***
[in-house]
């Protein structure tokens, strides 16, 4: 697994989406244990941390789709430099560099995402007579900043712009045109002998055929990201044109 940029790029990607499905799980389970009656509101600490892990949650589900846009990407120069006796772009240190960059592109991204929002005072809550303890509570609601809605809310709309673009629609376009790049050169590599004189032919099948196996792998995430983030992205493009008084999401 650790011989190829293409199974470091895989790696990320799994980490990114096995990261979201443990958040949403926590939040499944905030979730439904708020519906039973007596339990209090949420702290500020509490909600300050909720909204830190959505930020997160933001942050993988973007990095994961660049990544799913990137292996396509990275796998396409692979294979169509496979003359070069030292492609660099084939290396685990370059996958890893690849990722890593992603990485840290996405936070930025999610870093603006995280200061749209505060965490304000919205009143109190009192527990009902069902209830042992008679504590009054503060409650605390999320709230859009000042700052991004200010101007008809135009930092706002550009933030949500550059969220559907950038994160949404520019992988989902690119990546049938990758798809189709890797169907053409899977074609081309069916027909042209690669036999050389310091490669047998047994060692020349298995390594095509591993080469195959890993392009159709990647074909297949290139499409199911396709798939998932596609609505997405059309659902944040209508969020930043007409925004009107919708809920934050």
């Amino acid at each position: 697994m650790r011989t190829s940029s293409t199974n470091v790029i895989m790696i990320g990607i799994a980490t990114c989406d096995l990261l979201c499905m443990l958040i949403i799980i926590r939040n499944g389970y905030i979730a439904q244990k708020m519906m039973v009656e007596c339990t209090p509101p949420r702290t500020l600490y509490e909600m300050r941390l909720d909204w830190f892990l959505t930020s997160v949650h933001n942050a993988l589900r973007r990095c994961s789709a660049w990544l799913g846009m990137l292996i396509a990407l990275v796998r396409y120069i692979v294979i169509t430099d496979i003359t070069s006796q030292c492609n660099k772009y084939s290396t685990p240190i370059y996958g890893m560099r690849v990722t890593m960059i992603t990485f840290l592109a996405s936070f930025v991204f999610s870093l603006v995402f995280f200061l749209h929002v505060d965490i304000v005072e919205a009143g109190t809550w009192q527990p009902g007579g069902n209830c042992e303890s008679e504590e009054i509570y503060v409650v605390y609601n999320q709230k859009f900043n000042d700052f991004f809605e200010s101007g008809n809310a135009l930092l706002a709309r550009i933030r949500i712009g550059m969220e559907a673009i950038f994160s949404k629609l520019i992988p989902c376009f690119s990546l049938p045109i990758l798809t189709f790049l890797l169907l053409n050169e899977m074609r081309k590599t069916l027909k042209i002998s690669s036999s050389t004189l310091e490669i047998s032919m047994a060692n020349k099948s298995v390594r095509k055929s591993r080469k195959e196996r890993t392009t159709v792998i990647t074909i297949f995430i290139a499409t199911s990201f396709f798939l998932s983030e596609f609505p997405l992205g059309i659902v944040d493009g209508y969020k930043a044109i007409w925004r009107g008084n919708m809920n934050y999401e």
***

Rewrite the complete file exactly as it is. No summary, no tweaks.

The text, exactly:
[in-house]
């Protein structure tokens, strides 16, 4: 697994989406244990941390789709430099560099995402007579900043712009045109002998055929990201044109 940029790029990607499905799980389970009656509101600490892990949650589900846009990407120069006796772009240190960059592109991204929002005072809550303890509570609601809605809310709309673009629609376009790049050169590599004189032919099948196996792998995430983030992205493009008084999401 650790011989190829293409199974470091895989790696990320799994980490990114096995990261979201443990958040949403926590939040499944905030979730439904708020519906039973007596339990209090949420702290500020509490909600300050909720909204830190959505930020997160933001942050993988973007990095994961660049990544799913990137292996396509990275796998396409692979294979169509496979003359070069030292492609660099084939290396685990370059996958890893690849990722890593992603990485840290996405936070930025999610870093603006995280200061749209505060965490304000919205009143109190009192527990009902069902209830042992008679504590009054503060409650605390999320709230859009000042700052991004200010101007008809135009930092706002550009933030949500550059969220559907950038994160949404520019992988989902690119990546049938990758798809189709890797169907053409899977074609081309069916027909042209690669036999050389310091490669047998047994060692020349298995390594095509591993080469195959890993392009159709990647074909297949290139499409199911396709798939998932596609609505997405059309659902944040209508969020930043007409925004009107919708809920934050």
């Amino acid at each position: 697994m650790r011989t190829s940029s293409t199974n470091v790029i895989m790696i990320g990607i799994a980490t990114c989406d096995l990261l979201c499905m443990l958040i949403i799980i926590r939040n499944g389970y905030i979730a439904q244990k708020m519906m039973v009656e007596c339990t209090p509101p949420r702290t500020l600490y509490e909600m300050r941390l909720d909204w830190f892990l959505t930020s997160v949650h933001n942050a993988l589900r973007r990095c994961s789709a660049w990544l799913g846009m990137l292996i396509a990407l990275v796998r396409y120069i692979v294979i169509t430099d496979i003359t070069s006796q030292c492609n660099k772009y084939s290396t685990p240190i370059y996958g890893m560099r690849v990722t890593m960059i992603t990485f840290l592109a996405s936070f930025v991204f999610s870093l603006v995402f995280f200061l749209h929002v505060d965490i304000v005072e919205a009143g109190t809550w009192q527990p009902g007579g069902n209830c042992e303890s008679e504590e009054i509570y503060v409650v605390y609601n999320q709230k859009f900043n000042d700052f991004f809605e200010s101007g008809n809310a135009l930092l706002a709309r550009i933030r949500i712009g550059m969220e559907a673009i950038f994160s949404k629609l520019i992988p989902c376009f690119s990546l049938p045109i990758l798809t189709f790049l890797l169907l053409n050169e899977m074609r081309k590599t069916l027909k042209i002998s690669s036999s050389t004189l310091e490669i047998s032919m047994a060692n020349k099948s298995v390594r095509k055929s591993r080469k195959e196996r890993t392009t159709v792998i990647t074909i297949f995430i290139a499409t199911s990201f396709f798939l998932s983030e596609f609505p997405l992205g059309i659902v944040d493009g209508y969020k930043a044109i007409w925004r009107g008084n919708m809920n934050y999401e």